1888 was a relatively calm year in the lengthening hostilities between the Century League and Border Association. No clubs jumped leagues, no one put a new club in the other's territory... for once the big stories were all on the field and not off it.

While Border Association President James Tice was starting to feel the heat from his fellow owners over the perceived advantages the Century guys had over them, his team gave him a season to remember. The Cincinnati Monarchs won the second pennant in club history, posting a 92-43 mark behind the most dominating pitching performance in pro baseball history to that point: Willie Rhinehardt went 29-4 and posted an unbelievable 1.01 ERA. He led the league in wins, ERA and saves (8) and was second in strikeouts (206) to Brooklyn's Ferd Hawkins (234). With John Sidberry going 26-10 with a 1.70 ERA, opposing lineups had trouble scoring runs against Cincinnati. 

Montreal was a distant second with a 77-53 record. But the Saints did have two of the league's top hitters in Joe Hill (.344) and Matthew Brown (.326). Batting champ Jack Easton hit .358 for third-place St. Louis (75-62). Toronto was barely over .500 at 68-67 in fourth ahead of New York (64-66) and Chicago (60-79). With the Kansas City Westerns now extinct, the Association had added the Syracuse Olympics to the circuit - the new club went 53-78 for a seventh-place finish, with Brooklyn finishing last with a 46-87 mark. Ironically, Brooklyn owner Sheldon Burton had purchased the assets of the defunct Westerns - including Joe Johnson (who hit .295 in his first season in Brooklyn) - and even with the KC players on his payroll, his club still stunk.

Over in the Century League, it was Providence once again claiming the pennant. They didn't run away with things this year, however, as their 87-49 mark was barely ahead of the 85-50 New York Gothams' record. The biggest news in Providence probably wasn't another pennant for Edward Wakeham's club but rather the fact that Jim Jones didn't win the batting title - and didn't even place that highly on the charts. The star first baseman hit .307 - which was second on his own team to Steve Airington's .321 (Airington was 3rd in the league as pitching began to take over). That was Jones' lowest mark since he became a regular and broke a streak of seven straight seasons of .360-plus averages. His lifetime mark was still a very robust .368 though.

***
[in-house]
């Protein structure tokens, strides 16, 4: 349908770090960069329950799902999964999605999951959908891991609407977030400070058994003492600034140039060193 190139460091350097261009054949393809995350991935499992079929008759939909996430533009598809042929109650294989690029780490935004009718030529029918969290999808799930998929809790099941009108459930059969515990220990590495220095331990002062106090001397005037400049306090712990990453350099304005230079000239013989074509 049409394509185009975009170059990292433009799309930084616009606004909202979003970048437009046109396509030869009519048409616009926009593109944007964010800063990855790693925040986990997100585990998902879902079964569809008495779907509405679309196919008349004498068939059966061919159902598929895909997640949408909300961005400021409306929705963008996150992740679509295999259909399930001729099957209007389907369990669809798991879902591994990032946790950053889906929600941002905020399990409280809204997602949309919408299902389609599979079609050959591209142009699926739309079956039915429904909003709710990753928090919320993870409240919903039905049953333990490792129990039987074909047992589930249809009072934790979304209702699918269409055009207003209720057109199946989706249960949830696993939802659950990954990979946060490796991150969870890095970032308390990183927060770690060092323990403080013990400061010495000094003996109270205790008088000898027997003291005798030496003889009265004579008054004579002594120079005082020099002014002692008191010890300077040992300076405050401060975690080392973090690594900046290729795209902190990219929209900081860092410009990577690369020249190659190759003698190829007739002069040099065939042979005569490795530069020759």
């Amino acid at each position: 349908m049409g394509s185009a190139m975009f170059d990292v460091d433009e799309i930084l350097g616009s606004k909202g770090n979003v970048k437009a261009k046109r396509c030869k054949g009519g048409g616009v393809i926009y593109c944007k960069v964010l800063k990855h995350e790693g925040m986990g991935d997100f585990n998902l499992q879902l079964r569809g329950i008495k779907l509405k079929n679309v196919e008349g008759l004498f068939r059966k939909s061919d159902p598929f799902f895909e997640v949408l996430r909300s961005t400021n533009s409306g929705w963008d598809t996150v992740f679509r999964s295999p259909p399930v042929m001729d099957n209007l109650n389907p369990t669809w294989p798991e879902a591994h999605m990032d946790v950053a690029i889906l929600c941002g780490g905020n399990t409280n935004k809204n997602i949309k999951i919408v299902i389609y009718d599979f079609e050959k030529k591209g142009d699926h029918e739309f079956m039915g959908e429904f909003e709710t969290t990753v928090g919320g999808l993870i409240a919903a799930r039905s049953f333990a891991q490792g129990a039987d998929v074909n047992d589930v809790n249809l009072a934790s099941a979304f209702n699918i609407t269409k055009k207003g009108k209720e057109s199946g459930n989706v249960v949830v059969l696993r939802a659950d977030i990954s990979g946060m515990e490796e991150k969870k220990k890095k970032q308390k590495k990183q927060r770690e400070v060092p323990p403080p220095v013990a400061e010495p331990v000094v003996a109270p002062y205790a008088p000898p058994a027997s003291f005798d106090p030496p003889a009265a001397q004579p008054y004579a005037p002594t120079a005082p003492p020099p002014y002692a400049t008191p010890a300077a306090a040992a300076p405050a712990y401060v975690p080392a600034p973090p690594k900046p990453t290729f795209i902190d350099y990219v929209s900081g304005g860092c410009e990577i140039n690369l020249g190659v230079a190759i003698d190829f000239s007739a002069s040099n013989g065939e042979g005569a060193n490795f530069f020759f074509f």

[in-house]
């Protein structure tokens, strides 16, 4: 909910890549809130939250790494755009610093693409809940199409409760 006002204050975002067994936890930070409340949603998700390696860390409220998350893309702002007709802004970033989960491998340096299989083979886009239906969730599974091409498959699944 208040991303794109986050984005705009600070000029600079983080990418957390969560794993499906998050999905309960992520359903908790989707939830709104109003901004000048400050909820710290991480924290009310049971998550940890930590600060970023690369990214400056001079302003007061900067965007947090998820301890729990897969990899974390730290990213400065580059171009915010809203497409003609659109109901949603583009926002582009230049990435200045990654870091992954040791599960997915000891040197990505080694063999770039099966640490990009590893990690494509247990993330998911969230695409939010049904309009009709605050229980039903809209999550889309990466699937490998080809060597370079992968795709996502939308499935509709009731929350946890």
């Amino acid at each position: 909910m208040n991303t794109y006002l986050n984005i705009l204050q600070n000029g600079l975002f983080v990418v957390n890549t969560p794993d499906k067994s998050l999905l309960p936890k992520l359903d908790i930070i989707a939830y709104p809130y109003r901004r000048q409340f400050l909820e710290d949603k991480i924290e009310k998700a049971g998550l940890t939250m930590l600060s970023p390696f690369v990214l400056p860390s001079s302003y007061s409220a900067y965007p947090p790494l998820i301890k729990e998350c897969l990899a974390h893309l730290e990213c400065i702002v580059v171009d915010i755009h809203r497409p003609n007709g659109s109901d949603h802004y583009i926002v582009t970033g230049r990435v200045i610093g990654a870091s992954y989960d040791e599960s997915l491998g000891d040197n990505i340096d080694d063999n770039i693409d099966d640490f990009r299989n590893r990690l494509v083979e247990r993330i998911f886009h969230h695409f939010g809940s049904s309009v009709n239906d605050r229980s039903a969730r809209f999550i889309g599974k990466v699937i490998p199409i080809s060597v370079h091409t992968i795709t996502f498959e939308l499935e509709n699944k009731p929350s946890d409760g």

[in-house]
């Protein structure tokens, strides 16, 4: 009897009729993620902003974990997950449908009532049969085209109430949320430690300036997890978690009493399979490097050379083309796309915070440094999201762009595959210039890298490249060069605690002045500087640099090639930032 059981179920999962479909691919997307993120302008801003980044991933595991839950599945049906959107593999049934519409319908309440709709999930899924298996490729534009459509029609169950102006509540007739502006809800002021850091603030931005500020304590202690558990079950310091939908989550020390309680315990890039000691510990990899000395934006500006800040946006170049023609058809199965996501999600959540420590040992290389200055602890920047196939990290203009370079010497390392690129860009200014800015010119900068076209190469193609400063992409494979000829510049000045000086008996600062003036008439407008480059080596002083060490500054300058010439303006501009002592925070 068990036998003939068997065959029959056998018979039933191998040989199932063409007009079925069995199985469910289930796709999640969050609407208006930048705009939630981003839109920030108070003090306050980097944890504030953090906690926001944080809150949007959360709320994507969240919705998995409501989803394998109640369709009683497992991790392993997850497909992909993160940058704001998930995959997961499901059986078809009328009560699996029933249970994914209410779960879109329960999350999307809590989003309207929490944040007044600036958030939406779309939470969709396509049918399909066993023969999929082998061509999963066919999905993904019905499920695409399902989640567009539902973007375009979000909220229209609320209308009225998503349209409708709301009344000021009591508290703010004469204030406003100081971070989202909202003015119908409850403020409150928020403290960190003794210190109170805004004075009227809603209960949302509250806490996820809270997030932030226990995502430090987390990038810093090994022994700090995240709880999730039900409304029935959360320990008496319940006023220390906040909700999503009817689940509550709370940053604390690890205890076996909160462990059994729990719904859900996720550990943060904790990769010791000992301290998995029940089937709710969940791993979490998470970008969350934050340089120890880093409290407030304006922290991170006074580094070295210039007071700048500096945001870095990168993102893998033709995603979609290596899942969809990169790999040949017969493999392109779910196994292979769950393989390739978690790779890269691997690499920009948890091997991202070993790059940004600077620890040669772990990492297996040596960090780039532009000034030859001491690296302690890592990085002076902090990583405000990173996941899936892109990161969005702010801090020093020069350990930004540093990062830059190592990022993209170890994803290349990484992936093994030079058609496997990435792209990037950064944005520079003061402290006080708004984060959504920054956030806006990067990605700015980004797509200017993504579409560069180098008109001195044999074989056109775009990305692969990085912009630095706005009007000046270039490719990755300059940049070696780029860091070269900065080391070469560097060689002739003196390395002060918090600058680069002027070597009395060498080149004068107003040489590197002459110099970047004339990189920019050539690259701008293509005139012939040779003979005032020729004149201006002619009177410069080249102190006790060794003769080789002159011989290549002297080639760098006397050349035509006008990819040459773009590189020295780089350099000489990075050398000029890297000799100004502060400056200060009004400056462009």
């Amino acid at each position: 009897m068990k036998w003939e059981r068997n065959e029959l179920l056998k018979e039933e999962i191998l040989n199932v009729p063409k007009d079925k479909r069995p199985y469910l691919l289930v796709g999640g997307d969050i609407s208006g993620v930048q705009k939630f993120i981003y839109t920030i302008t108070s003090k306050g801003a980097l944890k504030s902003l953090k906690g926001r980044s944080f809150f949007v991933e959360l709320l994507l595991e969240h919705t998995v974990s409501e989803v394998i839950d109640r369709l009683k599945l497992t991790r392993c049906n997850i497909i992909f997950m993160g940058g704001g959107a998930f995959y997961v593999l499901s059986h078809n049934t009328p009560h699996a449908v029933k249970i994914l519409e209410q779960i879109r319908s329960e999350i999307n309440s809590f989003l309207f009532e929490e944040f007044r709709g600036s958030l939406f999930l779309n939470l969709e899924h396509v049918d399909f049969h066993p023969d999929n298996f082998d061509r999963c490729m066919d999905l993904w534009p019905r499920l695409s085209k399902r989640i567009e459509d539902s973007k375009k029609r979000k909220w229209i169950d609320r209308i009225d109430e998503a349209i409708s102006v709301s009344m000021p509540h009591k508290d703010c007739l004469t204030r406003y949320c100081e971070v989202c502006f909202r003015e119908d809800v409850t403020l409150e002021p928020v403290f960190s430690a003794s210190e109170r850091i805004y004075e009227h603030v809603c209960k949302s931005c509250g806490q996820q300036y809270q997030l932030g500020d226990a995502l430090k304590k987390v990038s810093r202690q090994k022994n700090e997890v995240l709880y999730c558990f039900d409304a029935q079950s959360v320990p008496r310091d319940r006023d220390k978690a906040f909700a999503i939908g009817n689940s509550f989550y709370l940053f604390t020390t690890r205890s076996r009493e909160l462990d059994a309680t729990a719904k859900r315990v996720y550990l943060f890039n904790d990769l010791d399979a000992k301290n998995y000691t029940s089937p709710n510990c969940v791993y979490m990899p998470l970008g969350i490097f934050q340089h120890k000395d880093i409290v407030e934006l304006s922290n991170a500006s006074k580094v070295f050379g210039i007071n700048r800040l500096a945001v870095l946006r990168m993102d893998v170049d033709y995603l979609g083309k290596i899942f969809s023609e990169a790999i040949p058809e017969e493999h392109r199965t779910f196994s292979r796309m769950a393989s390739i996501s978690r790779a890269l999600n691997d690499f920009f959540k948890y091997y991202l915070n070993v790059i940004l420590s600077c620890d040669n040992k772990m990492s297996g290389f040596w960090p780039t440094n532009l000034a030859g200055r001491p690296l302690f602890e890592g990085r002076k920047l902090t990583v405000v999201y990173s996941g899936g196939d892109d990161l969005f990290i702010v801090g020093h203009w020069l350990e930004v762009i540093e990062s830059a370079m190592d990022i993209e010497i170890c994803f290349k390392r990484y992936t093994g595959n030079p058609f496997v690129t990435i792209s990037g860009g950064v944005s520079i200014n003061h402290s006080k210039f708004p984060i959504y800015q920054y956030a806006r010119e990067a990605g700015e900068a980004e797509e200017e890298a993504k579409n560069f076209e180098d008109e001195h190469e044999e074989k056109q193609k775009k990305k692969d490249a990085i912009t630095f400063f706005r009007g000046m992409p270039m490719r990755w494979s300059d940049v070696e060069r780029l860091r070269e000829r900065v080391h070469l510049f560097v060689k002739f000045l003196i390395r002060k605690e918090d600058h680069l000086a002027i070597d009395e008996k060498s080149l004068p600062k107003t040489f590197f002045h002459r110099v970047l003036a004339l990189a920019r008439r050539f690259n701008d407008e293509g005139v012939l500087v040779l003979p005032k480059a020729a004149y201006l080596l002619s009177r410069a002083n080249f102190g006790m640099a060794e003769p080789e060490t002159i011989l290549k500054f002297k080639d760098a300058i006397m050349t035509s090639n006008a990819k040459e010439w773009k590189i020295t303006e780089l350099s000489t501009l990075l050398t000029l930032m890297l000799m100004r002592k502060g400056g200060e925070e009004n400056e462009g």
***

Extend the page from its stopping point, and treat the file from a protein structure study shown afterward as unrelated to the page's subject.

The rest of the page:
With Jones' bat not quite up to his usual standards, the batting title was won by another good hitting veteran first baseman: Zeb Banks of the Keystones. Banks was the career leader in both at-bats and hits for the Century League and was a lifetime .329 hitter but his .362 average in 1888 marked his first batting title. Unfortunately for Banks - who was also the manager - his Keystones finished at 67-70 and in fourth place far behind third-place Chicago (78-55). Washington finished fifth, followed by Pittsburgh and Boston. Buffalo again claimed the basement. 

New York's Tom Harris (1.91) won the ERA title in a very tight race with Providence ace Peanuts Cronauer (1.92 - who won 42 games to lead in that category) and Chicago's Eddie Jordan (1.97). Keystones pitcher Alton Davis led in strikeouts with 348. A young star continuing to improve was Philadelphia center fielder Elmer Selders who hit .356 (2nd to Banks) and led the league in homers (18) while also finishing 2nd in RBIs with 89. New York's Lynwood Trease had 93 to lead in that category. Teams were also running a lot more - Washington's Chick Futrell led the league with a record 84 steals, but was just ahead of Chicago's Frank Sobreville, who stole 83 bases himself and fellow Eagle Thomas Watkins - arguably the fastest player in the league, who stole 82 in his rookie campaign.